UNESCO World Heritage Site – Visoki De?ani Monastery is one of the most important monasteries of the Serbian Orthodox Church. It is famous for its elegant and peculiar architecture. As an orthodox monastery from the XIII century, it successfuly mixes western and eastern church building elements to form a particular hybrid style only known on the territory of old Serbia. This monastery is particularly noted for some of the world’s finest medieval frescoes adorning its walls. It is located near Peja. UNESCO World Heritage Site – Gra?anica Monastery is one of the most beautiful examples of Serbian medieval ecclesiastical architecture.

Kosovo photo

Photo by Rob Hogeslag

This monastery was built by the Serbian king Milutin in the Serbo-Byzantine style. It is noted for its frescoes, and being the only medieval Serbian monastery found in an urban setting complete with an old school and archives. It is located near Prishtina. Serbian Orthodox Monastery of the Assumption of Holy Virgin Mary, Gra?anica. UNESCO World Heritage Site. Velika Ho?a, a beautiful village with 13 medieval churches and a centuries-old tradition of wine-making. Waterfall Of The Drini River – Located north of Peja behind the Berdynaj village. During the summer, this place is fantastic, and the road to the river is an amazing, narrow road with wires on one side and the river on the other; this is a great part of Kosovo. The Rugova Gorge.

The Rugova gorge is also to the north west of Peja and can be found by following the same road that leads to the Pe? Patriarchy, and driving further. The canyon has extremely steep walls reaching possibly up to 300 metres. The Gjakova Old Bazaar. A very beautiful old “shopping centre” from 17th century. It was burned down during the war in 1999 and reconstructed recently. In the centre of the bazaar is an old mosque that was built in the 15th century. The Mitrovica Bridge. An interesting symbol of the division of the population in Kosovo. This bridge is the dividing line between Serbs and Albanians in Mitrovice/Mitrovica.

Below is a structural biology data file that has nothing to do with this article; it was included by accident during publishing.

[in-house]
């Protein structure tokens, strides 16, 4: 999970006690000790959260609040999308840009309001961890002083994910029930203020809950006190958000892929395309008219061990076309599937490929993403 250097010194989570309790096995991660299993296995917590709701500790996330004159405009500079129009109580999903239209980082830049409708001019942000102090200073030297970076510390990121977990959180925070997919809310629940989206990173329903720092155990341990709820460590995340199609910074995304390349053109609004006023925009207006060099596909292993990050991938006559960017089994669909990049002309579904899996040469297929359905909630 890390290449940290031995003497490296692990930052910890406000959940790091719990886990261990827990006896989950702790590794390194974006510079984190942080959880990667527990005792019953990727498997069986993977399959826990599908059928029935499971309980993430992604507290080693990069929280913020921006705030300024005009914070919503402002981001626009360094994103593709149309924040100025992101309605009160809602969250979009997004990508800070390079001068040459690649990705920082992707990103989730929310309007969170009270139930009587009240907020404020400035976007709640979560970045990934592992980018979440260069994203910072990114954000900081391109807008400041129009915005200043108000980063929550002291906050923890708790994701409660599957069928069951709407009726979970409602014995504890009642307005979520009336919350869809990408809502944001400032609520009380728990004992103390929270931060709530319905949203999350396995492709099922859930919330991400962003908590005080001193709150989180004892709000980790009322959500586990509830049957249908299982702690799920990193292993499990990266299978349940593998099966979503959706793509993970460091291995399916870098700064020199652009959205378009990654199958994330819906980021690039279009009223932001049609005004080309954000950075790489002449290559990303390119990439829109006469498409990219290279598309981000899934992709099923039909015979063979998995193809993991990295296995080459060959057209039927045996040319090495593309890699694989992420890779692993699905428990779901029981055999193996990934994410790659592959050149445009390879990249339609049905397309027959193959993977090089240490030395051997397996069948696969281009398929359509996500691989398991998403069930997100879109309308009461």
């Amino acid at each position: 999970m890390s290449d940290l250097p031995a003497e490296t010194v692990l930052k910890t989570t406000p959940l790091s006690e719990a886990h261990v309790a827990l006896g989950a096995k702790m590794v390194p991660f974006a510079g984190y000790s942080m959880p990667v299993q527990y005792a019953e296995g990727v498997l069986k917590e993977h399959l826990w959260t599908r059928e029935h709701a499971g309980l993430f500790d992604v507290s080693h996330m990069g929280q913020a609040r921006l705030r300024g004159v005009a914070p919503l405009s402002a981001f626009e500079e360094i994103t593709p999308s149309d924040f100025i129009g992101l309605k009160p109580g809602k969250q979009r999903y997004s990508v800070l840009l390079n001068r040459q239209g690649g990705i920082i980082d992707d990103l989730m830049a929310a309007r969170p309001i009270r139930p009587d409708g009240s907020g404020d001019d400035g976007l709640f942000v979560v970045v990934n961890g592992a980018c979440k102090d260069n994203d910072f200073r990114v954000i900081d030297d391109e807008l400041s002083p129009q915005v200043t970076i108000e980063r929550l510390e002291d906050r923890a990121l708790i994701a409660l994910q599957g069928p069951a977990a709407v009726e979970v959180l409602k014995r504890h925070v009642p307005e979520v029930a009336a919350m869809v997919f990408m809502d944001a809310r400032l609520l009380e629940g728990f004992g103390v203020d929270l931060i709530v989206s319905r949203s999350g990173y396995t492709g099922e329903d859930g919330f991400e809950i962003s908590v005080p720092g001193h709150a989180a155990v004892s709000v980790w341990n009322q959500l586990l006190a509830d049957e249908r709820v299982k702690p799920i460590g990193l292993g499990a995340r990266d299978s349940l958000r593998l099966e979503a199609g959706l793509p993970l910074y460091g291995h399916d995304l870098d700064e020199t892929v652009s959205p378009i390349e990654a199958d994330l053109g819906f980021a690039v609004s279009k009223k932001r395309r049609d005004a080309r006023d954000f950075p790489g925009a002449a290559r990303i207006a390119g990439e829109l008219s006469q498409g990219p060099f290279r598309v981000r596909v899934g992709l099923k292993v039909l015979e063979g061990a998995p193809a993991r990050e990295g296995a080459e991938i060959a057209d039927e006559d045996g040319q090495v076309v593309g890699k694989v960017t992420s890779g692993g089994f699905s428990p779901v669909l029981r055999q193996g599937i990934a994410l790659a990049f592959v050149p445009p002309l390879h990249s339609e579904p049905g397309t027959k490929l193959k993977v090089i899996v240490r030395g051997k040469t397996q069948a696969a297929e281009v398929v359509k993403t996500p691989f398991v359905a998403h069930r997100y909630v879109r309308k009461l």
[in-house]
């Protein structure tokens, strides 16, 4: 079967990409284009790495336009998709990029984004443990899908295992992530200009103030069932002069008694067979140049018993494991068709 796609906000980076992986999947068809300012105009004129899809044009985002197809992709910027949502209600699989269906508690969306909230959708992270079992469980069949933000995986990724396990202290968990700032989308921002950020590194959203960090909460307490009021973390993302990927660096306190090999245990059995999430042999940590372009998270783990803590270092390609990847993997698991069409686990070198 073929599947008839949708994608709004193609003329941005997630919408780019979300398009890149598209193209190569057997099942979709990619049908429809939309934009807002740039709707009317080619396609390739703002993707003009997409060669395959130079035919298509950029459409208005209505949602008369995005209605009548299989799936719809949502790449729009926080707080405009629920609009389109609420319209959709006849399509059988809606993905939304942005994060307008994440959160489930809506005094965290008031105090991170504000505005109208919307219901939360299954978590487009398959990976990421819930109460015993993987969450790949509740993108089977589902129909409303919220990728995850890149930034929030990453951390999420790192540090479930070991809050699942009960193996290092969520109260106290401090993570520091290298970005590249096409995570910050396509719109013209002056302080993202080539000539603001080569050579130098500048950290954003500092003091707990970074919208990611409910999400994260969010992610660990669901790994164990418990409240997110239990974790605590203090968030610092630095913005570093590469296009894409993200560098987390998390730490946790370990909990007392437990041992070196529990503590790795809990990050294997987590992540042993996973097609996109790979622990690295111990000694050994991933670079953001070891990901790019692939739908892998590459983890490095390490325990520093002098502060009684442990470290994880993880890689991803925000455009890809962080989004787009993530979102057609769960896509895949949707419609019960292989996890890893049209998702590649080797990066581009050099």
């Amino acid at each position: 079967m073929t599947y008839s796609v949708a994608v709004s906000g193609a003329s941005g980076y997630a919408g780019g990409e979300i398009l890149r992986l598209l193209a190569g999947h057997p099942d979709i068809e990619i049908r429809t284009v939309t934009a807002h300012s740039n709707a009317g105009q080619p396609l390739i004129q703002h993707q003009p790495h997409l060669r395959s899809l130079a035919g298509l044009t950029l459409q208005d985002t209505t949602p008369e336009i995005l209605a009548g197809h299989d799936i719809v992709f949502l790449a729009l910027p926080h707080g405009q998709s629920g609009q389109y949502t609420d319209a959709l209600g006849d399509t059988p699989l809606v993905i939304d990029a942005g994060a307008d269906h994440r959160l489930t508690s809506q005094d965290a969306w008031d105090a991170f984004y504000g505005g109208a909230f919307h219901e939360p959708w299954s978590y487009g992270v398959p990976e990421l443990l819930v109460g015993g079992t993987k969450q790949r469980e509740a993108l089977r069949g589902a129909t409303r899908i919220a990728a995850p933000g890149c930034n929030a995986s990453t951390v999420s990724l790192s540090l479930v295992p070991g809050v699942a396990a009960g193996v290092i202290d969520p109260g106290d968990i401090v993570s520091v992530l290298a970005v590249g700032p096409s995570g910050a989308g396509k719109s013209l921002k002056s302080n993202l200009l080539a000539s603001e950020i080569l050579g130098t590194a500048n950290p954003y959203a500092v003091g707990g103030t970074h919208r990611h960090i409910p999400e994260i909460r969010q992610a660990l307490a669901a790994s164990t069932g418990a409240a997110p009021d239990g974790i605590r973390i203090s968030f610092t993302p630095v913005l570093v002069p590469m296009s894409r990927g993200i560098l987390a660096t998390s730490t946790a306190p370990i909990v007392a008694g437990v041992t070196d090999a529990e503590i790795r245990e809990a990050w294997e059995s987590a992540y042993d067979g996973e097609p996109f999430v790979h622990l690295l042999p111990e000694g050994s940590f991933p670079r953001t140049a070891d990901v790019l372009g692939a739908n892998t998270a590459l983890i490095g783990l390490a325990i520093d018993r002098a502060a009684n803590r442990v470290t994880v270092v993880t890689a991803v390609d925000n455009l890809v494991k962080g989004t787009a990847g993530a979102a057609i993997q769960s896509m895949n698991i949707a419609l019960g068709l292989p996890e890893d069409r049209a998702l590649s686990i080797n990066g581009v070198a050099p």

It will almost always be safe to approach the bridge and look at it, although the French soldiers who guard it may not let you cross if the political situation is worse than average (average not being so good). The Roma quarter (mahalla) in Gjilan. Gjilan is located to the South East of Pristina. Brezovica Ski Centre – Old infrastructure but great slopes, located in Southern Kosova. Novo Brdo (in Latin documents written as Novaberd, Novus Mons or Novamonte; and in Saxon miners’ documents as Nyeuberghe) was mentioned in the historical documents as early as 1326. Novo Brdo was a metropolis at the time, with a huge medieval fortress built on the top of an extinct volcano cone, the remains of which can be visited today, and residential sections sprawling all around.

In the outer wall of the fortress, a large cross is visible, built into the stones. The castle dates back to the Byzantine Empire. Novo Monte Fortress Ulpiana, one of the oldest cities in the Balkan peninsula, is just 20-30 minutes away from Pristina towards Gjilan. It was re-constructed by emperor Justinian I. Mirusha Waterfalls on the eponymous river.